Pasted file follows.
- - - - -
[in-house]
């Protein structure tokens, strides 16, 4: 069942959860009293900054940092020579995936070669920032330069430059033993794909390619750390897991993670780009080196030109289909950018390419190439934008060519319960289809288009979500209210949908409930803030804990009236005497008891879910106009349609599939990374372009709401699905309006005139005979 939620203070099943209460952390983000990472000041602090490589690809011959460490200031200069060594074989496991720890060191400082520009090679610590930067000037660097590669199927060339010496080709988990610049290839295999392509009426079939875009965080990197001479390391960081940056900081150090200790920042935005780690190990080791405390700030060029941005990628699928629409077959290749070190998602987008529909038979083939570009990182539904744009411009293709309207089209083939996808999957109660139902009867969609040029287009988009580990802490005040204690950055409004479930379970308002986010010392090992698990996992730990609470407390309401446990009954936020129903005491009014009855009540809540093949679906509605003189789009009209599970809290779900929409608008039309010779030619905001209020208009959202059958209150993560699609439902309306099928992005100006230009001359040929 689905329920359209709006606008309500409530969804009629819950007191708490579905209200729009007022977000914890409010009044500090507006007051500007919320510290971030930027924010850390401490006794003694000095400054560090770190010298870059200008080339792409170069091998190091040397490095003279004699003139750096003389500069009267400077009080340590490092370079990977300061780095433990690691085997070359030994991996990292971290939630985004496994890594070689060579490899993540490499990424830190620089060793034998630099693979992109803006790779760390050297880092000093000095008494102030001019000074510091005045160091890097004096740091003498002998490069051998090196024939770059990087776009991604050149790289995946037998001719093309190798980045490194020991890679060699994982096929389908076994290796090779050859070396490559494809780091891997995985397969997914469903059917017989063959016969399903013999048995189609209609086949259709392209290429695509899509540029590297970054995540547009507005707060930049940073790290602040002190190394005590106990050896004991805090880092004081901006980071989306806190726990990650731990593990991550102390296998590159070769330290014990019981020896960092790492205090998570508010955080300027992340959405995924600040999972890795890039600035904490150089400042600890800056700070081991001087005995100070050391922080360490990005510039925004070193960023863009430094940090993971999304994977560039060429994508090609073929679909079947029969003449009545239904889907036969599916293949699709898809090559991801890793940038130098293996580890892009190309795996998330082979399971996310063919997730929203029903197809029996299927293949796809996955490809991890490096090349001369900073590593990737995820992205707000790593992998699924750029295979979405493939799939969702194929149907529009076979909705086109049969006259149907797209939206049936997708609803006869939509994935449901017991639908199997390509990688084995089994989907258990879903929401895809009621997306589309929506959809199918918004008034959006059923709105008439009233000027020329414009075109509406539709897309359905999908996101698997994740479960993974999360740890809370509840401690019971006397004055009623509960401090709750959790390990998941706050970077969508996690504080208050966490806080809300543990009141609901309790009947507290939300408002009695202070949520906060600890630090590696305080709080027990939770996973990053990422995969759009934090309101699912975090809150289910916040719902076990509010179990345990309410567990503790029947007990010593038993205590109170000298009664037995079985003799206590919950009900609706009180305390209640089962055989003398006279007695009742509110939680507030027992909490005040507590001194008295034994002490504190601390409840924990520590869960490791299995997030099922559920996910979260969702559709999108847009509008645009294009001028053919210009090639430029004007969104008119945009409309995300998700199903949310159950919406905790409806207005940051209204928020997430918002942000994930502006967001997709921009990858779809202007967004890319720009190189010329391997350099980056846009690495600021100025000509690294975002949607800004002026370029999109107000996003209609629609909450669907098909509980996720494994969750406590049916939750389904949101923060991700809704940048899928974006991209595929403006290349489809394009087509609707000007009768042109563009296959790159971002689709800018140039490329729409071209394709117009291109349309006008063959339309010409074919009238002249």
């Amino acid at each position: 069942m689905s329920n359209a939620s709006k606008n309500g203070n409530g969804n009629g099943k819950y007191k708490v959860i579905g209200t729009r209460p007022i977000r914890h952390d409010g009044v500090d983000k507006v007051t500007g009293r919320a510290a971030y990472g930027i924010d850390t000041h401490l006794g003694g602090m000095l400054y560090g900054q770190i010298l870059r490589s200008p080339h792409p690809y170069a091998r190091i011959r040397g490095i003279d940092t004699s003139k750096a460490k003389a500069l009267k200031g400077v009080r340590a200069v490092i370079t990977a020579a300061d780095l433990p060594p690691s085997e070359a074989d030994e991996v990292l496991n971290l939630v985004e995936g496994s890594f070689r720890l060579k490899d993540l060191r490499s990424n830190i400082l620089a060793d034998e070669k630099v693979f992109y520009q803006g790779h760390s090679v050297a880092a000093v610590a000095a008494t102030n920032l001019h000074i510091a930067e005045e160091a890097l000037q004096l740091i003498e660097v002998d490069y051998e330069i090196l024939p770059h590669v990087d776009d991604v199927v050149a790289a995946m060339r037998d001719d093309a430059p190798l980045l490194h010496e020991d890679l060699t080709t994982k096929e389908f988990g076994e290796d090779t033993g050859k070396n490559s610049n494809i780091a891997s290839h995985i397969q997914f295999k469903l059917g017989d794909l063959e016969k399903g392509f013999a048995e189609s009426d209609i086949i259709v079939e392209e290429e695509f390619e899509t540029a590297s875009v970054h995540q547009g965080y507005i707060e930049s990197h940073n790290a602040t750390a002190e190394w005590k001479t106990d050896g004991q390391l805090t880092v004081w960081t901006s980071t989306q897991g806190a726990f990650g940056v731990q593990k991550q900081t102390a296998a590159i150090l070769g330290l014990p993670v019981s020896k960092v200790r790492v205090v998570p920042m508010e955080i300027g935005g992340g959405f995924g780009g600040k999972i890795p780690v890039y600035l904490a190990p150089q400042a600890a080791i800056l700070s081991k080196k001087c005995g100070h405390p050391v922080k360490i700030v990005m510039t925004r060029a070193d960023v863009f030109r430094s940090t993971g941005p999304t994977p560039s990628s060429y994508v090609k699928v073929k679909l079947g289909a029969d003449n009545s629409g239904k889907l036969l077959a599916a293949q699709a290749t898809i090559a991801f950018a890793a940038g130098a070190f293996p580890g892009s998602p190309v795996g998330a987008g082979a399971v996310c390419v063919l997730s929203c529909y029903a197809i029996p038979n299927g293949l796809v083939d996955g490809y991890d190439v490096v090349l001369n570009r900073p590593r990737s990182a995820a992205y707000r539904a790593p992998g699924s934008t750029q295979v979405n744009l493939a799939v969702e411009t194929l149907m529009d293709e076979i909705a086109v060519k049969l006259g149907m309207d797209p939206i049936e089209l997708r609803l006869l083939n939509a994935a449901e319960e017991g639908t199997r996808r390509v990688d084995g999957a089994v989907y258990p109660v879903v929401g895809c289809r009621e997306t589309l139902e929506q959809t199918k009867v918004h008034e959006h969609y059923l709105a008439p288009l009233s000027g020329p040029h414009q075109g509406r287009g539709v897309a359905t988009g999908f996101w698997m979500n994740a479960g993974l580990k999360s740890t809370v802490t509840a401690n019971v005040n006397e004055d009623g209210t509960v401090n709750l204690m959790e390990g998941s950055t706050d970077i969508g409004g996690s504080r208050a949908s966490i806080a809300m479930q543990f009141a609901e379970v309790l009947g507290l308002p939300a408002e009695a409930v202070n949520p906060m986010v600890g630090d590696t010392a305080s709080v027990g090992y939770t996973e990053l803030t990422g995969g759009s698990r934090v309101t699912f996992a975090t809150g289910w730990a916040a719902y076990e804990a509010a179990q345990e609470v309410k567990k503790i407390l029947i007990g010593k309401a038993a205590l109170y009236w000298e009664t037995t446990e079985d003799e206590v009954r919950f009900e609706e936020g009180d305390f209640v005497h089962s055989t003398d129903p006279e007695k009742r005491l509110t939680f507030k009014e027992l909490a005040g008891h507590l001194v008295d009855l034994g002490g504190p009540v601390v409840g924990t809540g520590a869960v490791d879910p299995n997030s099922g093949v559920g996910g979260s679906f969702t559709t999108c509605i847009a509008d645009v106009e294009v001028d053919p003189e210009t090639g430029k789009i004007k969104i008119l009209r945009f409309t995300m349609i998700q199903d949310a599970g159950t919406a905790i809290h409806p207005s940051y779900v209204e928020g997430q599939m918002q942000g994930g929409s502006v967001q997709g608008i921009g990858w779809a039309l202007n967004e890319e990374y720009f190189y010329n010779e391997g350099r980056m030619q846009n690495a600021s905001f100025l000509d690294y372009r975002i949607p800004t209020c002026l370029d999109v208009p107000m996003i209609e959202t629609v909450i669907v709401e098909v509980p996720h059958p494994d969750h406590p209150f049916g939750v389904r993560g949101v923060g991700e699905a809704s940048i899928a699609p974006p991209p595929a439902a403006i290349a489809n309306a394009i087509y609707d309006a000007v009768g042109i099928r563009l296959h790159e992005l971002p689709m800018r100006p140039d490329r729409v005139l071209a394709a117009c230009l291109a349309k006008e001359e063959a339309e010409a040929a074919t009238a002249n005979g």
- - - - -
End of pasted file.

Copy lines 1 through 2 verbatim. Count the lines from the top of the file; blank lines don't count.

[in-house]
């Protein structure tokens, strides 16, 4: 069942959860009293900054940092020579995936070669920032330069430059033993794909390619750390897991993670780009080196030109289909950018390419190439934008060519319960289809288009979500209210949908409930803030804990009236005497008891879910106009349609599939990374372009709401699905309006005139005979 939620203070099943209460952390983000990472000041602090490589690809011959460490200031200069060594074989496991720890060191400082520009090679610590930067000037660097590669199927060339010496080709988990610049290839295999392509009426079939875009965080990197001479390391960081940056900081150090200790920042935005780690190990080791405390700030060029941005990628699928629409077959290749070190998602987008529909038979083939570009990182539904744009411009293709309207089209083939996808999957109660139902009867969609040029287009988009580990802490005040204690950055409004479930379970308002986010010392090992698990996992730990609470407390309401446990009954936020129903005491009014009855009540809540093949679906509605003189789009009209599970809290779900929409608008039309010779030619905001209020208009959202059958209150993560699609439902309306099928992005100006230009001359040929 689905329920359209709006606008309500409530969804009629819950007191708490579905209200729009007022977000914890409010009044500090507006007051500007919320510290971030930027924010850390401490006794003694000095400054560090770190010298870059200008080339792409170069091998190091040397490095003279004699003139750096003389500069009267400077009080340590490092370079990977300061780095433990690691085997070359030994991996990292971290939630985004496994890594070689060579490899993540490499990424830190620089060793034998630099693979992109803006790779760390050297880092000093000095008494102030001019000074510091005045160091890097004096740091003498002998490069051998090196024939770059990087776009991604050149790289995946037998001719093309190798980045490194020991890679060699994982096929389908076994290796090779050859070396490559494809780091891997995985397969997914469903059917017989063959016969399903013999048995189609209609086949259709392209290429695509899509540029590297970054995540547009507005707060930049940073790290602040002190190394005590106990050896004991805090880092004081901006980071989306806190726990990650731990593990991550102390296998590159070769330290014990019981020896960092790492205090998570508010955080300027992340959405995924600040999972890795890039600035904490150089400042600890800056700070081991001087005995100070050391922080360490990005510039925004070193960023863009430094940090993971999304994977560039060429994508090609073929679909079947029969003449009545239904889907036969599916293949699709898809090559991801890793940038130098293996580890892009190309795996998330082979399971996310063919997730929203029903197809029996299927293949796809996955490809991890490096090349001369900073590593990737995820992205707000790593992998699924750029295979979405493939799939969702194929149907529009076979909705086109049969006259149907797209939206049936997708609803006869939509994935449901017991639908199997390509990688084995089994989907258990879903929401895809009621997306589309929506959809199918918004008034959006059923709105008439009233000027020329414009075109509406539709897309359905999908996101698997994740479960993974999360740890809370509840401690019971006397004055009623509960401090709750959790390990998941706050970077969508996690504080208050966490806080809300543990009141609901309790009947507290939300408002009695202070949520906060600890630090590696305080709080027990939770996973990053990422995969759009934090309101699912975090809150289910916040719902076990509010179990345990309410567990503790029947007990010593038993205590109170000298009664037995079985003799206590919950009900609706009180305390209640089962055989003398006279007695009742509110939680507030027992909490005040507590001194008295034994002490504190601390409840924990520590869960490791299995997030099922559920996910979260969702559709999108847009509008645009294009001028053919210009090639430029004007969104008119945009409309995300998700199903949310159950919406905790409806207005940051209204928020997430918002942000994930502006967001997709921009990858779809202007967004890319720009190189010329391997350099980056846009690495600021100025000509690294975002949607800004002026370029999109107000996003209609629609909450669907098909509980996720494994969750406590049916939750389904949101923060991700809704940048899928974006991209595929403006290349489809394009087509609707000007009768042109563009296959790159971002689709800018140039490329729409071209394709117009291109349309006008063959339309010409074919009238002249």